6. The Marshall preamp is definitely darker than the Fender. The fender has way less mids and way more low end so it has more sparky and sparkly tone. The Marshall has a big drop of low end below 100hz which lets it stay tight when pushed. Both have about the same high end but the Marshall’s midrange influences it to sound less sparkly. As far as the power sections I don’t really know what the two did to influence the tone. Highs and lows can be bled off with the way the tubes are set up but I’ve have yet to figure out all that. I assume that Marshall continued to try and keep the amp tight sounding throughout the entire circuit. That could be why when mixing and matching the Fender sounds the way it does to you vs the Marshall. One thing that keeps the BF Champ from being farty is the cathode bypass on the second gain stage. The capacitor is 2mF vs 25mF in the more powerful Fender amps. This greatly reduces the amount of low end. It is after the tone stack so the “Fender” sound is achieved then some of the lows are bled off to keep from overwhelming the power tube. On higher gain amps that same capacitor can be an even smaller value. That type of designing is usually throughout am amp’s circuit to achieve what the designer is looking for. There is definitely way more to the tone of an amp than just the tone stack. You are probably hearing it correctly.
  7. The guy in the video kept saying “Second Amendment” instead of “second amended.” There’s a mighty big difference between the two.
  8. Wow! Very nice. The big amps are a thing of beauty. I can’t play them out because they are too loud but the big bold sound can’t be matched with a 5 watter. It’s a feel as much as a sound. That rig looks really nice and clean. I can’t wait to see the insides!
  9. The Marshall sound clean is a lot like a tweed clean as long as it’s through an open back cab. The Fender clean sound from the Black Face era is too sterile for me. The tweed amps sound beautiful clean and dirty imo. It’s everything in one amp.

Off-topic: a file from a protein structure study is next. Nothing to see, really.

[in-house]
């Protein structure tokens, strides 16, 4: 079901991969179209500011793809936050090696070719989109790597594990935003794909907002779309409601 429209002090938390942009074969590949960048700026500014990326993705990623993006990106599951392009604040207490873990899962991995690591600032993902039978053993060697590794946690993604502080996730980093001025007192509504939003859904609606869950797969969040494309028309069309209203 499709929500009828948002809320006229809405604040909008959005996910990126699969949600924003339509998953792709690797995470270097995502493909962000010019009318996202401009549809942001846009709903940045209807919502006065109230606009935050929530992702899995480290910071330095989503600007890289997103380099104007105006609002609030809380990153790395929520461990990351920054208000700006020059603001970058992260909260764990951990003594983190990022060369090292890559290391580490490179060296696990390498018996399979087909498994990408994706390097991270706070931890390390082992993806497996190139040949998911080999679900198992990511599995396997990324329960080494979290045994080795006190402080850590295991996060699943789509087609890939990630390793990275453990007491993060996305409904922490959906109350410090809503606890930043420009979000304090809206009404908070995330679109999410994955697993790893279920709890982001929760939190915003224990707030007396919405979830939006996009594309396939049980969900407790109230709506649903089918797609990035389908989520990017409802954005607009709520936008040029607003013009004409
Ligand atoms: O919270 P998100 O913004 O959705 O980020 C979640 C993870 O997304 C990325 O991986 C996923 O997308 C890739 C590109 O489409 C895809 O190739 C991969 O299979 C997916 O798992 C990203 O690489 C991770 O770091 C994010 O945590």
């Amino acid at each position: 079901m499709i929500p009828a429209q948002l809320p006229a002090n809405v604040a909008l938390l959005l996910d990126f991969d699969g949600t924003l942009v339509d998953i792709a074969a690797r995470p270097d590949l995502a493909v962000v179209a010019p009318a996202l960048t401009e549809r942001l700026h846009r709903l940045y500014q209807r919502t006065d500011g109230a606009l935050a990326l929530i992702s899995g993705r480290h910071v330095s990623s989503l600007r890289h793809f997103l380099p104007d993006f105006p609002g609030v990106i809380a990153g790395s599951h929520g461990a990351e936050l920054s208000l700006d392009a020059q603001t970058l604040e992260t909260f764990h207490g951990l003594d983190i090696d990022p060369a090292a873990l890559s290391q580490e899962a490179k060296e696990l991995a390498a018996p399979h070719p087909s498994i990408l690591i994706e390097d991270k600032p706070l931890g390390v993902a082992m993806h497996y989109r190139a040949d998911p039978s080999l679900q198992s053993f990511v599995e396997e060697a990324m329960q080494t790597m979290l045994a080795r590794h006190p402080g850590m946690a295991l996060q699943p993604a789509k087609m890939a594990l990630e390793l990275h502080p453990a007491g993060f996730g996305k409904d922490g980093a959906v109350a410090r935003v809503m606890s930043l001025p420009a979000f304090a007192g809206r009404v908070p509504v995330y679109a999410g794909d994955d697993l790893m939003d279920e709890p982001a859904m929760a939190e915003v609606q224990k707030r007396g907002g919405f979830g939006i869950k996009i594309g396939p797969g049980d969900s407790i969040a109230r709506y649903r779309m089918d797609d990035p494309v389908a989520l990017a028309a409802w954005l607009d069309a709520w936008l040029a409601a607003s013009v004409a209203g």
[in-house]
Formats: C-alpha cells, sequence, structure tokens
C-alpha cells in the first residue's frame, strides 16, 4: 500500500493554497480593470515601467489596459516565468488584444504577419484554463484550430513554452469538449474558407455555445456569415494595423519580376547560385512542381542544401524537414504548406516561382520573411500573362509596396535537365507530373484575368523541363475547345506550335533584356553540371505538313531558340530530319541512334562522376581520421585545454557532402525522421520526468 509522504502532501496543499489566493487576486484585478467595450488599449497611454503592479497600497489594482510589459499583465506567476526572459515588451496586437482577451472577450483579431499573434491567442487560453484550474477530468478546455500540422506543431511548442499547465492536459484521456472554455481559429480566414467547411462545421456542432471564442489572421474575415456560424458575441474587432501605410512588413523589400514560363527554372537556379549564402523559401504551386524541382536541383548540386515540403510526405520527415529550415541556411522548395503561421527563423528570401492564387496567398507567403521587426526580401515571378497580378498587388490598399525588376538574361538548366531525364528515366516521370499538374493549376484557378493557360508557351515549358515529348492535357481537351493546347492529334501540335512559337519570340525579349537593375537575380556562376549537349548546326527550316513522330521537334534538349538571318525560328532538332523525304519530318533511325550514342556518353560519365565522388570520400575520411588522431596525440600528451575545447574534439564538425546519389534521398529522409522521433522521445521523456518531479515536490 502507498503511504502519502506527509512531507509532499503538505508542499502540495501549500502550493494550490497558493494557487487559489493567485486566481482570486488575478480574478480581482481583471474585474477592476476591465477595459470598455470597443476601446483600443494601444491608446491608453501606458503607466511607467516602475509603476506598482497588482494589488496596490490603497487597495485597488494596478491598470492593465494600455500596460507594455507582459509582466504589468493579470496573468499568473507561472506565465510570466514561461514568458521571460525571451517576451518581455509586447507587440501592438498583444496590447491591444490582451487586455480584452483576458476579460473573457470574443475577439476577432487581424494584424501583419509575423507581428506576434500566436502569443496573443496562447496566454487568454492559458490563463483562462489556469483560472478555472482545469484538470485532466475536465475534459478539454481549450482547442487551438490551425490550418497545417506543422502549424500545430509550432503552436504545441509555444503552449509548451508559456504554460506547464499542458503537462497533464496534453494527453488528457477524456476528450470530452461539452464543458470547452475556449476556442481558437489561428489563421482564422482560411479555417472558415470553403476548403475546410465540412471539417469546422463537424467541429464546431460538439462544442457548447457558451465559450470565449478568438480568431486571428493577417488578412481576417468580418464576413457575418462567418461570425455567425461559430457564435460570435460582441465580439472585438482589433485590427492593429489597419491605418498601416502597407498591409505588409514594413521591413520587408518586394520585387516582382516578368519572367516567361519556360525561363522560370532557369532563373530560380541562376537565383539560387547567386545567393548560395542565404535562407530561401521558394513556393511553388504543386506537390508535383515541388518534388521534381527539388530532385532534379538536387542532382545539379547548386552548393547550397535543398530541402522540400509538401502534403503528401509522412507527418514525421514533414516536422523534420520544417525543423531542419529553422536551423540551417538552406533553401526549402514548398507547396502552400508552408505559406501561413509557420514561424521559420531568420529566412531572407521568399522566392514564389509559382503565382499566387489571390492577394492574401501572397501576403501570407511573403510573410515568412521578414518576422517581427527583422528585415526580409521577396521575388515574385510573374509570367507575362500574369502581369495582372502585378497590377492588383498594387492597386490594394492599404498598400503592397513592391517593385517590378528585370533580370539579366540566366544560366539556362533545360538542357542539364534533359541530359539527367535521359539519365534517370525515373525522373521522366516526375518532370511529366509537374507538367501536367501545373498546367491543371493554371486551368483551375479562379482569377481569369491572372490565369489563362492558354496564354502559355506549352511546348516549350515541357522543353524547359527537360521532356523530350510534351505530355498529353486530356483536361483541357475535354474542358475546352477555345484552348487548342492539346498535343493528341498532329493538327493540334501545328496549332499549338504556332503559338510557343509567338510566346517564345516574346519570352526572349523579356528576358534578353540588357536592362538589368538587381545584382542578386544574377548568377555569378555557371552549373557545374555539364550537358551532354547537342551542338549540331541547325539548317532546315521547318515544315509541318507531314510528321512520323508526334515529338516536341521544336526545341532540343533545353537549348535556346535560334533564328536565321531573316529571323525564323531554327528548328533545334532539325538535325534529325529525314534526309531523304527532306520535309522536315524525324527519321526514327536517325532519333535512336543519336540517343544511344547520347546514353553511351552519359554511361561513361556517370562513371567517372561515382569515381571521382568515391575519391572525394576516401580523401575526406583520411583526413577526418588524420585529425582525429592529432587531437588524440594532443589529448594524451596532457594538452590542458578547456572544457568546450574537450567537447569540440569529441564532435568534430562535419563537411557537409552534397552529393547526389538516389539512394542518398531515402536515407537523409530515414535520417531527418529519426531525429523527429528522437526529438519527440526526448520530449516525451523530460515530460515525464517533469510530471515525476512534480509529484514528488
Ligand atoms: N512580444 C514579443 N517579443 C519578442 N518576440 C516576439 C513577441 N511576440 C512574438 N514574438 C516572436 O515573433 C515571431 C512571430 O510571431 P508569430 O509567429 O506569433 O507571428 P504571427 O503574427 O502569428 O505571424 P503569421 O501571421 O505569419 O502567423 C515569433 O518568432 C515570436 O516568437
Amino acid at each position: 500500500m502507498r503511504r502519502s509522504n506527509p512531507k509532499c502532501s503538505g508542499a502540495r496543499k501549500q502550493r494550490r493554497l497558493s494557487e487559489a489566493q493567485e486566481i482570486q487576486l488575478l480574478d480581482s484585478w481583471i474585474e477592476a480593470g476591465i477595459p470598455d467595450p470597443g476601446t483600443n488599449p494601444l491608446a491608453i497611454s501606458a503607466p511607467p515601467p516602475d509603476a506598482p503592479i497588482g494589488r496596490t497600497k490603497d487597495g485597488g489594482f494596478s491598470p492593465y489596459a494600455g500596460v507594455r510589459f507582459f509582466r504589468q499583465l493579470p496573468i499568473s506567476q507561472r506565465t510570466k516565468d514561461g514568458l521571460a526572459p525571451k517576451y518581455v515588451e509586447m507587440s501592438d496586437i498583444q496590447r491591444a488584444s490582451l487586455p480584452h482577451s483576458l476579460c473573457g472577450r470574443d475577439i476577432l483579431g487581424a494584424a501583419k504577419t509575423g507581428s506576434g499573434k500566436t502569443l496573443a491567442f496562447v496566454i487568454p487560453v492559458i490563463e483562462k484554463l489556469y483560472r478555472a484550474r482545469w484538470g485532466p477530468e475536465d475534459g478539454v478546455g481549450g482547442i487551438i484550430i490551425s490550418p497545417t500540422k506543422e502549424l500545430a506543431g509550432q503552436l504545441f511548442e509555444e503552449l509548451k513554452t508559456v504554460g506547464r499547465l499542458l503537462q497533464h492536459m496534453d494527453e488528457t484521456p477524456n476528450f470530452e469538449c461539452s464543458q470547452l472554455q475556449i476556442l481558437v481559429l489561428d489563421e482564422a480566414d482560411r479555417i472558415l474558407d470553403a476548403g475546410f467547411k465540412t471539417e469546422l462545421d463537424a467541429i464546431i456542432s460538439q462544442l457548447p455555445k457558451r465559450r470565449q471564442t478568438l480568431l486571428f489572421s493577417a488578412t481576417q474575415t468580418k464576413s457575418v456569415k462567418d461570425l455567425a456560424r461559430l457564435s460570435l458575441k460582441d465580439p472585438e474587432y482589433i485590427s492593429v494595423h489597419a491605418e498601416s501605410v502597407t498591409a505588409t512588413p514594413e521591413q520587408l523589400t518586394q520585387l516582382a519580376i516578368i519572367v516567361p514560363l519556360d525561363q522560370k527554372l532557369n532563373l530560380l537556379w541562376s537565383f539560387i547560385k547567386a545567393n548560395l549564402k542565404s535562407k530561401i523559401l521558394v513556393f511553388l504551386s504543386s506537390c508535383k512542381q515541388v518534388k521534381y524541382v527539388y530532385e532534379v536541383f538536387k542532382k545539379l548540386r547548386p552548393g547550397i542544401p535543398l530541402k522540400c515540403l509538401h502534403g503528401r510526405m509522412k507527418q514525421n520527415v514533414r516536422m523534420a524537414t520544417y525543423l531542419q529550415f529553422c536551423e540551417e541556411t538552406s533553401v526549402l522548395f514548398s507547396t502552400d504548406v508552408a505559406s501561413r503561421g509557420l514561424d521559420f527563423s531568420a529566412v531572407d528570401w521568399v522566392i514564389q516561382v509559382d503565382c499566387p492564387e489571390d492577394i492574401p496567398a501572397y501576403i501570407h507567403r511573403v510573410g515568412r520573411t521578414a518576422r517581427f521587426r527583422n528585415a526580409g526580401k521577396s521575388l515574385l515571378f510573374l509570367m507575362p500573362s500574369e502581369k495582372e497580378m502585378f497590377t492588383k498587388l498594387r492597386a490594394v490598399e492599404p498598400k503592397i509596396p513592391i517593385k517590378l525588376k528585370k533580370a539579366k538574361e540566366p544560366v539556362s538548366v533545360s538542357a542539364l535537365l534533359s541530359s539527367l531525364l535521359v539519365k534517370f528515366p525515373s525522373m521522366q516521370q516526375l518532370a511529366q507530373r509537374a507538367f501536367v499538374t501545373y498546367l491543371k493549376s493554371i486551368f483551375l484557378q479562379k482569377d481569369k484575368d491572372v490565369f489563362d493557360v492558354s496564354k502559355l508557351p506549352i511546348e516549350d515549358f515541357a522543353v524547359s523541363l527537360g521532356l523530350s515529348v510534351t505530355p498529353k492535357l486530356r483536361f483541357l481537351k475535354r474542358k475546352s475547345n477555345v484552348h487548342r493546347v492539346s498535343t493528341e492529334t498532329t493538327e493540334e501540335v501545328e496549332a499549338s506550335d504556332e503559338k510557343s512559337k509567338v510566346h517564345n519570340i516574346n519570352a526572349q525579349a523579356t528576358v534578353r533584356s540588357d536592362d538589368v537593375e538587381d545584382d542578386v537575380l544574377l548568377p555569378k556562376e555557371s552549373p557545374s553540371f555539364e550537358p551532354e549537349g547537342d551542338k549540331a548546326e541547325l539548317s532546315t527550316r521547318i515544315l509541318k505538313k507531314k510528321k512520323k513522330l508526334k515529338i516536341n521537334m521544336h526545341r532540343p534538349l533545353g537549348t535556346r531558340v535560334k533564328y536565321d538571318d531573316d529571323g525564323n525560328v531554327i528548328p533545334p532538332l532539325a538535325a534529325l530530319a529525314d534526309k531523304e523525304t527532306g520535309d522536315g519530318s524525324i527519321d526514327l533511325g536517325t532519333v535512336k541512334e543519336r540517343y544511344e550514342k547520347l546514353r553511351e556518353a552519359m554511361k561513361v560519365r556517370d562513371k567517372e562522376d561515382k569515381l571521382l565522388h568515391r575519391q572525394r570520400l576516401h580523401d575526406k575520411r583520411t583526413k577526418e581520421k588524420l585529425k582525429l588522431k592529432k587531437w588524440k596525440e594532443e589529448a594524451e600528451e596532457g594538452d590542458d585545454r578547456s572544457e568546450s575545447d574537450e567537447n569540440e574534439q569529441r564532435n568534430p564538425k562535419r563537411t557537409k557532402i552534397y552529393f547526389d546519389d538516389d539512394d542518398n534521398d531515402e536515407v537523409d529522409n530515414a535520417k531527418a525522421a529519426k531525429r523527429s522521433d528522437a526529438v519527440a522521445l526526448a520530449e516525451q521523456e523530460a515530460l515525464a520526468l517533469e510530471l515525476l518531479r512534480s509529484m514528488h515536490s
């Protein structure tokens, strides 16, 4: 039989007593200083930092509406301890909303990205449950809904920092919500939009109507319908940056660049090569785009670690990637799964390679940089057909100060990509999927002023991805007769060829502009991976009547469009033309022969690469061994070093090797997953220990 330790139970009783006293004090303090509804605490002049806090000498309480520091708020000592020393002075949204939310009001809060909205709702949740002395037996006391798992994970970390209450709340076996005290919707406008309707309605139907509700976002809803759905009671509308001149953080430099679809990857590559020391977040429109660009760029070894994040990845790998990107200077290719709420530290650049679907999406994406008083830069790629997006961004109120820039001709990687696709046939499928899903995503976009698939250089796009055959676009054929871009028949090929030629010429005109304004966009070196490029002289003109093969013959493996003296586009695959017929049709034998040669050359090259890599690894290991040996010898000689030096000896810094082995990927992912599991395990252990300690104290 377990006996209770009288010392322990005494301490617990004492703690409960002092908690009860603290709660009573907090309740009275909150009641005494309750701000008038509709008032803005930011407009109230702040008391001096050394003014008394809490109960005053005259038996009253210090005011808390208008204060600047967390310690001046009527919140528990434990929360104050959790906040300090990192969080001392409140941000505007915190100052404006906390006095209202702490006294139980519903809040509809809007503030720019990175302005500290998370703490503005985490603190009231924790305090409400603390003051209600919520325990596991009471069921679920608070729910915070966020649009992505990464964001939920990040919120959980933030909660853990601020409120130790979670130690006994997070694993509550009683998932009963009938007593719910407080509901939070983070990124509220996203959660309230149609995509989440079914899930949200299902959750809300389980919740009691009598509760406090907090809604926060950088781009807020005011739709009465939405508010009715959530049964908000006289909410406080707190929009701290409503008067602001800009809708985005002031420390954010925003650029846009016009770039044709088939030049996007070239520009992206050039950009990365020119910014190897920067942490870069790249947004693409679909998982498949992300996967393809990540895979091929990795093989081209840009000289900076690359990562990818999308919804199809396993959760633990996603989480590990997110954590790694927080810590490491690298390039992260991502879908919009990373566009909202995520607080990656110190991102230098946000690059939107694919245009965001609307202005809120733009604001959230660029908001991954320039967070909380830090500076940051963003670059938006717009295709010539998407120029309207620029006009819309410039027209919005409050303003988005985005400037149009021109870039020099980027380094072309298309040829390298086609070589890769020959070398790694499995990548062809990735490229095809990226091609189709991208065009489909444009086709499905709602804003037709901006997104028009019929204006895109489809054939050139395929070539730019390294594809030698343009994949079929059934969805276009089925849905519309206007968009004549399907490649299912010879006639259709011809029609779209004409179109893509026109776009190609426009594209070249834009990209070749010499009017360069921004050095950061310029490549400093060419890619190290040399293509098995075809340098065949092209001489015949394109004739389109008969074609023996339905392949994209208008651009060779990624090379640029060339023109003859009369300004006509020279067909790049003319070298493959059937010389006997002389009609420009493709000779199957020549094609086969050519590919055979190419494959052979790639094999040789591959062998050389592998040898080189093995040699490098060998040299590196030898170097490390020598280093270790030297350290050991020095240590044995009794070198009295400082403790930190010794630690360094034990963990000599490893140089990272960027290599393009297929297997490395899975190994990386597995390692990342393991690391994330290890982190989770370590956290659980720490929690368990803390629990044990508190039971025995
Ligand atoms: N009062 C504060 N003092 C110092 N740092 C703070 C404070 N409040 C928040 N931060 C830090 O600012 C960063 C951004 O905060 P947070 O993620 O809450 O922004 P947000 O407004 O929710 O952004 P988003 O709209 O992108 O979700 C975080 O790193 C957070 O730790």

10. Yeah that price does seam a bit hefty. The vintage stuff is through the roof too. Lil’ Dawg can build a BrF amp with a “12 speaker of your choice for much less than the CS amp. The BrF amp I would love to have is the Deluxe, it’s a beast! Even the big BrF amps are up in price. The Concert like the one I have is about 2.5x as much as I paid for it 3 years ago and it’s so loud it can’t even be used anywhere.
  11. I’ve read through this thread and find it to have some really good input about these amps vs the real deal. I’ve only played a TMDR at a store so I’m limited in what I can actually take away from it. I found it to be a good DR “real” or not. That was at store volumes but I did crank it and then have the attenuation down and it sounded good in that situation too considering what was being done with the amp. I have never really been one to use attenuation and I do t think they retain the real sound of a cranked up amp. For practice or a super quiet gig it would be a great amp I think. Where it really shines is moving from gig to gig since it weighs so little and can accommodate an iron fisted sound guy or a sympathetic one that lets the guitarist be free. It will do that while delivering a large percentage of what the real deal will for under $1k. These amps definitely have a practical use. I like BF amps but tweeds are more my style and preference. I like the dirt and dynamics and midrange they offer compared to a BF amp. I also like Brown amps more than BF too. I wonder if they will start to make versions of them? if they do I may have a more critical eye since I have an undeniable bias toward the “ real” deal with those.